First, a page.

|Date||6th December 2019|
|Society||Fairbourne Dodders Drama Group|
|Venue||Dodford Village Hall|
|Type of Production||Pantomime|
|Musical Director||Ben Thompson|
|Choreographer||Lisa Pendlebury, Clementine Kear and Phil Stuart|
Author: Andy Brown
It was on 11 December 1980 when The Fairbourne Dodders presented their first pantomime – Cinderella. Wind forward to December 2019 and it is pantomime number forty. What could be more appropriate therefore than a production of Cinderella. The 1980 production was produced by David Goode. Therefore, who better to direct this production.
This was however my first time at Fairbourne Dodders and to my knowledge the first time NODA have attended any show for many years.
The village hall was not only decorated for Christmas, but both the sweet stall and bar were named in line with the show. The proscenium arch reminded us of the title of the pantomime and down stage left and right was some good quality scenery set the scene for the show. Although unusual to mention the set first I will on this occasion. The quality of the artwork depicting scenes was excellent. A lovely ball room against the cyclorama, a super kitchen and Hard Up Hall with fireplace and paintings of the ugly sisters were first class. Well done to Clementine Kear and the team for these. In addition, there was a super coach for Cinderella to be transported to the ball – built I understand by the actor who played Buttons – ahh – he really did care!!
The script was written locally and known to me from a few years ago. A traditional, family orientated script with all the usual ingredients of traditional pantomime.
The ugly sisters Scott Broadfield as Laetitia and Chris Hinchley as Lil were perfect in their interpretation of the characters. Each had a different personality which worked. They made the most of the parts with a great rapport and support for each other as glamorous dames with a range of outfits. Although mean to Cinderella this was kept at an appropriate level to prevent this becoming abusive.
A favourite with the audience was Phil Stuart as Buttons. He had a good sense of both fun and charm and built an immediate relationship with the audience who were on his side throughout.
This performance remained traditional regarding the gender of principle boy and girl and in this performance having females for both roles worked. Clementine Kear was the sweet, innocent Cinderella while Harriet Crump played a suitably regal Prince Charming alongside his/her loyal servant Dandini played by Sharon Cartwright.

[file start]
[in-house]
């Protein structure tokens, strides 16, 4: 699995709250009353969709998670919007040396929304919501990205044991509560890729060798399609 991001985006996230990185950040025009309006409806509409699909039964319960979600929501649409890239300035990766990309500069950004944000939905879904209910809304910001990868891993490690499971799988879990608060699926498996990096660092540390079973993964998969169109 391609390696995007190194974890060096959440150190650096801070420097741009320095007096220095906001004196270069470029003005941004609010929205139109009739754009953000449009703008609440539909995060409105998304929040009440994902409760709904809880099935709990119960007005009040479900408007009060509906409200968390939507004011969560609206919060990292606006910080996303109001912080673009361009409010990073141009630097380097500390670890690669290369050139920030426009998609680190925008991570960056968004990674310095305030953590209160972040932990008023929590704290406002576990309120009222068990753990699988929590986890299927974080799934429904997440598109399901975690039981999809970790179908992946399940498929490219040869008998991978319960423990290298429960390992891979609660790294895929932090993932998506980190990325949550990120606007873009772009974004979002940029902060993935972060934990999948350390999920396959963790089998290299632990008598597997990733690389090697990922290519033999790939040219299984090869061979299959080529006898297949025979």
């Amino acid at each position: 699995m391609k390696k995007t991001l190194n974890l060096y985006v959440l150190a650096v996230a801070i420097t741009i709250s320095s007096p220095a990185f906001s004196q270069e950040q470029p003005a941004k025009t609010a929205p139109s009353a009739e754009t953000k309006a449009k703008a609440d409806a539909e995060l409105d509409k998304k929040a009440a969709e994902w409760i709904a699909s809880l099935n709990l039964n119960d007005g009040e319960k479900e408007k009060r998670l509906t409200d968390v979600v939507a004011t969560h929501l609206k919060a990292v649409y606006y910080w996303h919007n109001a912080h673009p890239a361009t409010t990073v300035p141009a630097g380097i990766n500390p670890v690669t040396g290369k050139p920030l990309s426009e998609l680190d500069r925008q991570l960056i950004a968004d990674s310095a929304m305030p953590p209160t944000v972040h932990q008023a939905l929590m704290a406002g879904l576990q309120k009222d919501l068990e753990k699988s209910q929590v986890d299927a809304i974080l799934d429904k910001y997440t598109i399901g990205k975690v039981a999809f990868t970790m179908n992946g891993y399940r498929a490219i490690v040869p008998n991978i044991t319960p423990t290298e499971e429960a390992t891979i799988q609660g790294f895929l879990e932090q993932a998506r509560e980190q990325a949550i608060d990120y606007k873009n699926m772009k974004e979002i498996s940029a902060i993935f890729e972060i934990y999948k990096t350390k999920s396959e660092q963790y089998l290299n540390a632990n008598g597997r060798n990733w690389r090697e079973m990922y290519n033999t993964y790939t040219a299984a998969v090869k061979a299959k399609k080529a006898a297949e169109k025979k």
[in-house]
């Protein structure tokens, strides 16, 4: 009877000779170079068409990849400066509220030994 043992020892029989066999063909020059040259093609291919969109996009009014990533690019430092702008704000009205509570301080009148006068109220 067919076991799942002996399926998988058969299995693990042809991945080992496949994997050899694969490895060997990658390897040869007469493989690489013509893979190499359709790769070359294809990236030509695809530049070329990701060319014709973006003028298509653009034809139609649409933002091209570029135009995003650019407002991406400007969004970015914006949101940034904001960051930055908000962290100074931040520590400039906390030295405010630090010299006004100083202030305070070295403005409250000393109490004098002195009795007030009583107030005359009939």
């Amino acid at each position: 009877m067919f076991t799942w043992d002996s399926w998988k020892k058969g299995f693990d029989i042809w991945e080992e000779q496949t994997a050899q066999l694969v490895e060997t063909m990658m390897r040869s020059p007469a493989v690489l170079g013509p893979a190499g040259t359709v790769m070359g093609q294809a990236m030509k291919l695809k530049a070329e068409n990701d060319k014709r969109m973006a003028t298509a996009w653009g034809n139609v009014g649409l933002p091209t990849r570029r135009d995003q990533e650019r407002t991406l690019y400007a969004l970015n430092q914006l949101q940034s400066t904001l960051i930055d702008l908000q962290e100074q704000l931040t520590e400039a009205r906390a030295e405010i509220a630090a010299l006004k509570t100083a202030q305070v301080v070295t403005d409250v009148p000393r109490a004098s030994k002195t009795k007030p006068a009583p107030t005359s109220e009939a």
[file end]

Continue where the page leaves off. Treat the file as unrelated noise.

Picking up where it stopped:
Knockabout comedy came from the ‘brokers men’ Chris Hall as Hit and James Cartwright as Run. The scene where they rehearsed ‘getting the money’ was well delivered as Run was able to knock and ring the bell of an imaginary front door. The removal of furniture, waiter scene and feet for soaking scenes were equally well done.
Angela Salmon although only in a couple of scenes brought out the magic of pantomime as the Fairy Godmother.
Good support was provided by Graham Morgan as Baron Hardup who made a good foil against the sisters and others along with Richard Nix as Major Domo. I must make special mention to Josh Dawson and George Bryan (sorry don’t know which way around you were) as the pantomime horse. Their dance was good and appreciated by the audience. An understated element of panto but well done to you both.
My understanding is previous year’s cast have sung to backing tracks. This year actors performed to live music. The company numbers were good while individual songs were well selected. It was no surprise in the choice of the song for the two dames!
Costumes are a vital aspect of pantomime and should always be given attention and be the best the budget will allow. The costumes sourced for this production were of high quality and many would have not looked out of place in a large professional production. Equally good standard were the wigs such as those worn by the dames. I was pleased to see appropriate footwear worn by the cast as a whole.
The choreography was simple but effective for the show and in line with the limitations of the venue. The adults in the ensemble but especially the children as animals and creatures as well as courtiers and village folk did well taking these considerations into account.
The clear limitations of the stage were well worked round with effective use of a single front cloth. Set changes behind this were swift to ensure the action flowed. The cast took in their stride a slight technical hitch with the cloth at the start of the walk down.
The script went rather astray from time to time however when this happened the cast picked the line up and carried on. The audience was responsive with occasional loud comments to some cast members. The cast managed these well and at times gave as good as they got!
My first visit but hopefully not my last to Fairbourne Dodders.
Well done on an enjoyable evening of entertainment.